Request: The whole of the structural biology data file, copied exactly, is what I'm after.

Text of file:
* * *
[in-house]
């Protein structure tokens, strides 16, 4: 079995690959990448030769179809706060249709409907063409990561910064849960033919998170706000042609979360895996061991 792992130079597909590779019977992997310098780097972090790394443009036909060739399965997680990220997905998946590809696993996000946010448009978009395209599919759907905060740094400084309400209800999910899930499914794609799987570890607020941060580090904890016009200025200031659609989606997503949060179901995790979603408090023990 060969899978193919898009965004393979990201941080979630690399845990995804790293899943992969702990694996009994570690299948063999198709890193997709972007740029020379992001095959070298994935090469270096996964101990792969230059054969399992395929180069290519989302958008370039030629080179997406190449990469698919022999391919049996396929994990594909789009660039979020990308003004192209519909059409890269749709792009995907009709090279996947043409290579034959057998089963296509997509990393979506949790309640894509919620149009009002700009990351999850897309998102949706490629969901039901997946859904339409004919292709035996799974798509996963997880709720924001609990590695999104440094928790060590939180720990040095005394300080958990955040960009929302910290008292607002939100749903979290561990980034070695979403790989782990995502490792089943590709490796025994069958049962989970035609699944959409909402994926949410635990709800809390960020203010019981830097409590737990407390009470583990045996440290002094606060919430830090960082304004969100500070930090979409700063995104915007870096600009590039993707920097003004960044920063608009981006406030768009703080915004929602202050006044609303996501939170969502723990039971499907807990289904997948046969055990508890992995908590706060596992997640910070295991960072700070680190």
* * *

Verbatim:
[in-house]
């Protein structure tokens, strides 16, 4: 079995690959990448030769179809706060249709409907063409990561910064849960033919998170706000042609979360895996061991 792992130079597909590779019977992997310098780097972090790394443009036909060739399965997680990220997905998946590809696993996000946010448009978009395209599919759907905060740094400084309400209800999910899930499914794609799987570890607020941060580090904890016009200025200031659609989606997503949060179901995790979603408090023990 060969899978193919898009965004393979990201941080979630690399845990995804790293899943992969702990694996009994570690299948063999198709890193997709972007740029020379992001095959070298994935090469270096996964101990792969230059054969399992395929180069290519989302958008370039030629080179997406190449990469698919022999391919049996396929994990594909789009660039979020990308003004192209519909059409890269749709792009995907009709090279996947043409290579034959057998089963296509997509990393979506949790309640894509919620149009009002700009990351999850897309998102949706490629969901039901997946859904339409004919292709035996799974798509996963997880709720924001609990590695999104440094928790060590939180720990040095005394300080958990955040960009929302910290008292607002939100749903979290561990980034070695979403790989782990995502490792089943590709490796025994069958049962989970035609699944959409909402994926949410635990709800809390960020203010019981830097409590737990407390009470583990045996440290002094606060919430830090960082304004969100500070930090979409700063995104915007870096600009590039993707920097003004960044920063608009981006406030768009703080915004929602202050006044609303996501939170969502723990039971499907807990289904997948046969055990508890992995908590706060596992997640910070295991960072700070680190």